Surgical site infections — where are we at and where to next?
Leading international infection control practitioner and Founder of the new Surgical Site Infection Prevention Society, a global surgical site infection (SSI) prevention group, Lilian Chiwera* is passionately working towards raising the profile of SSI globally and improving patient safety. Here, she reflects on the progress so far and the path forward.
A lot has changed for the better since Lilian Chiwera, founder of the Surgical Site Infection (SSI) Prevention Society, began her career in infection prevention and control (IPC) in 2009.
Back then, Chiwera watched IPC practitioners work in back-office silos and felt recommendations handed down to frontline staff were sometimes unrealistic.
“I remember being told to isolate infected patients at any cost, but sometimes this was just not practical. Also, research tells us that isolated patients are often tended to less than regular patients, so there were concerns about their wellbeing,” she said.
Since then, Chiwera has seen IPC culture improve and rates of infection plummet, thanks to greater collaboration, mandates and SSI guidelines from the World Health Organisation (WHO), introduced in 2016.
But despite the progress she has witnessed, Chiwera says she will not relent on her tireless mission to eradicate SSIs, not just from her own workplace, but in hospitals around the world.
“In the UK, mandates meant anyone who exceeded certain targets was ‘penalised’. But really, who wants to see any SSIs? I’d rather see them disappear altogether,” she said.
This zero tolerance approach was her motivation for founding the SSI Prevention Society — a group dedicated to driving down SSIs, globally.
Her inspiration was the memories of infected patients she saw forced back into surgery for the second time around and burned out colleagues who should have been scaling back, not ramping up, their workloads. There is also a more personal flavour to Chiwera’s mission. “I feel great empathy towards postpartum mothers who ought to be cherishing the time with their newborns, not healing from the trauma of a post-caesarean SSI,” she said.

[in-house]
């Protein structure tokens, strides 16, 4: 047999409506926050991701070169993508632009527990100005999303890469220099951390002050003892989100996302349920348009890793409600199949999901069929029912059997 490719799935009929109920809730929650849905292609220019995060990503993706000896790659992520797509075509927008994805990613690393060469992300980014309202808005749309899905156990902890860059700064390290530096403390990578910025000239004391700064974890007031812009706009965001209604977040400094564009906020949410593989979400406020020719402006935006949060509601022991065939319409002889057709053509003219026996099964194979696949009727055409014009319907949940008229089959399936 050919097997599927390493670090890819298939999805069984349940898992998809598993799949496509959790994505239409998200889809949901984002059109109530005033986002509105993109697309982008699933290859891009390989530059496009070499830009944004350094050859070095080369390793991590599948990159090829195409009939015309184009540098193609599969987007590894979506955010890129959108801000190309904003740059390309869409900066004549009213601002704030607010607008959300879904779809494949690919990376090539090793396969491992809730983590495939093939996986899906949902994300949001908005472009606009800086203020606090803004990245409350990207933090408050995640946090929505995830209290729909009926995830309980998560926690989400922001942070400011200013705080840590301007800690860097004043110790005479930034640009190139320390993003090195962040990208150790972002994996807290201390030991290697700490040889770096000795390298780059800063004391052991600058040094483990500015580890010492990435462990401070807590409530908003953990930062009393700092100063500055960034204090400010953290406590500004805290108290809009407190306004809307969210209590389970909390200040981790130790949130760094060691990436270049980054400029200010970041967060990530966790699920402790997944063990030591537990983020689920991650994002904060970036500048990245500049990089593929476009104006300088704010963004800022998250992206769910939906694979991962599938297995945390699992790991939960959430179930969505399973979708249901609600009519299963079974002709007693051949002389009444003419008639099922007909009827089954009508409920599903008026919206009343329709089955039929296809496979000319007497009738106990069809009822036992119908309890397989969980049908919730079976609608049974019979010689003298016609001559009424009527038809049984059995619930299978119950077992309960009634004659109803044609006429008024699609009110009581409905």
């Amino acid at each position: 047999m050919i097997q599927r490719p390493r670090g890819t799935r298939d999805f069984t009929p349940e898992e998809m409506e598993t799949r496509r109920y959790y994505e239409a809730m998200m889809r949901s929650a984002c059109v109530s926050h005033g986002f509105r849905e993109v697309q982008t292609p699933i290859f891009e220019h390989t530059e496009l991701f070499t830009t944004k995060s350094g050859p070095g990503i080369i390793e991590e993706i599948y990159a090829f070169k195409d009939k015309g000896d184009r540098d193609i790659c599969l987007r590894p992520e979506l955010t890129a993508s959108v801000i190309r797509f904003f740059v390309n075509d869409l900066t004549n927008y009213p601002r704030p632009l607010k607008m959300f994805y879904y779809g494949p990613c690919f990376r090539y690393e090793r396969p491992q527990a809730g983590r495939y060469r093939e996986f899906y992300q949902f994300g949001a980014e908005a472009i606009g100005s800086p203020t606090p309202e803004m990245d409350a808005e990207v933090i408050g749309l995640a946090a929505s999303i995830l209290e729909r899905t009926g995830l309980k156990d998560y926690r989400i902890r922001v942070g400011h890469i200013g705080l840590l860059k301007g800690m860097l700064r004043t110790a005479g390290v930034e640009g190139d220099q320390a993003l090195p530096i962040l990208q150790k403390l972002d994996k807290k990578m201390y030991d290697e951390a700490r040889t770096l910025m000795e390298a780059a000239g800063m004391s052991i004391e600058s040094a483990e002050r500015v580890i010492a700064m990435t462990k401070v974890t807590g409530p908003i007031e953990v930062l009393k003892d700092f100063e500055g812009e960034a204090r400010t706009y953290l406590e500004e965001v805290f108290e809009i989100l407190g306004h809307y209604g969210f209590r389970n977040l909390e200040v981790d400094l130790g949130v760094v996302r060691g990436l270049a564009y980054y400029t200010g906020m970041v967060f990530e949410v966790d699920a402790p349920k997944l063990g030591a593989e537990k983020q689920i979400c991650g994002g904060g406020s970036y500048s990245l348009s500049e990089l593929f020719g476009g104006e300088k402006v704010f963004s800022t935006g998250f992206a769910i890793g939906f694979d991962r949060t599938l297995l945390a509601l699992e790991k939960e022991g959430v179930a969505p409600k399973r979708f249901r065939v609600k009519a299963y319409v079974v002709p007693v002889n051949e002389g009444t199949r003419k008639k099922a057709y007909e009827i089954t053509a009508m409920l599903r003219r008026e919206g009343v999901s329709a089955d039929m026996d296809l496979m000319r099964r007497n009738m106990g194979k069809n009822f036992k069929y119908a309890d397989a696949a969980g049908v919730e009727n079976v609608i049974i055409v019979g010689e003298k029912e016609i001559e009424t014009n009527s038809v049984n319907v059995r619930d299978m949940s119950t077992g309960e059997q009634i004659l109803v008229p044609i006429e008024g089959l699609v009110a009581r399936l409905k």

Starting from scratch
To garner support for her initiative, Chiwera initially took to social media. She campaigned extensively, highlighting how impactful the WHO’s annual hand hygiene day had been.
“I wanted to demonstrate that if we could see such radical improvements in hand hygiene, just from an awareness raising campaign, then we could achieve similar results with our own work,” she said.
After several months, Chiwera amassed substantial interest and blew her initial expectations.
“I was amazed by how many practitioners seemed to want this as much as I did. There is this myth that surgeons aren’t interested in surveillance, but that couldn’t be further from the truth,” she said.
Soliciting advice from her professional network, Chiwera then created an abstract, which she presented at the UK Infection Prevention Society conference last year. Delegates loved her proposal and from there the project picked up momentum.
With international interest behind her, she then got in touch with key people from the NHS’s senior leadership. In January this year, she organised the inaugural SSI prevention group meeting. “You said you wanted this, how can we make it work?” she told attendees.
“Even though we already had guidelines and data around IPC, things aren’t being translated fully on the ground. I wanted to get to the heart of why that was and find better solutions,” she said.
Among the ideas put forward was an SSI prevention inspection tool that could be used by clinicians all over the world, to ensure IPC best practice.
Additionally, some international project champions that could help drive outcomes in their respective countries and surgical domains.
“Project champions — ie, people on the ground at specific locations or sites — can help us raise awareness on SSI prevention, in ways we have not seen before. This approach was critical to my success in previous endeavours,” Chiwera said.
In pursuit of these project champions, Chiwera and team have been contacting societies from around the globe. They now have an established network of supporters, including the Surgical Infection Society Europe and the Infection Control African Network. “Essentially, every infection control society around the world is now on board with our mission,” she said.
This support, said Chiwera, has been a “game changer”.
“It means we will see difference, not just here in the UK, but in many other countries. It’s a real opportunity for us to raise the profile of SSI prevention and make those tangible changes for patients, everywhere. We already have many SSI guidelines and data, so it’s now time for practical action on the ground,” she said.
Too big to handle
With a year of campaigning now under her belt, Chiwera is still amazed by the level of engagement. In fact, with more than 200 people registering their interest, she has had to pause new intakes, with demand for the project exceeding her current capabilities.
“I’m at the point of having to slow things down and garner additional resources, as my targets have been blown out of the water. It’s fantastic to see so many people passionate about changing the status quo when it comes to SSIs. I now just need a formal, measured approach to taking on the next stage,” she said.
Aside from her tireless campaign work, Chiwera believes the key to amassing this level of support has been her passion and determination.
“I never forget my ‘why’,” she said. “For me, SSI prevention has never been about box ticking, it’s about bringing on the changes our patients and staff need for their wellbeing. I won’t stop until I have achieved the very best outcomes for each and every person that uses the healthcare system.”
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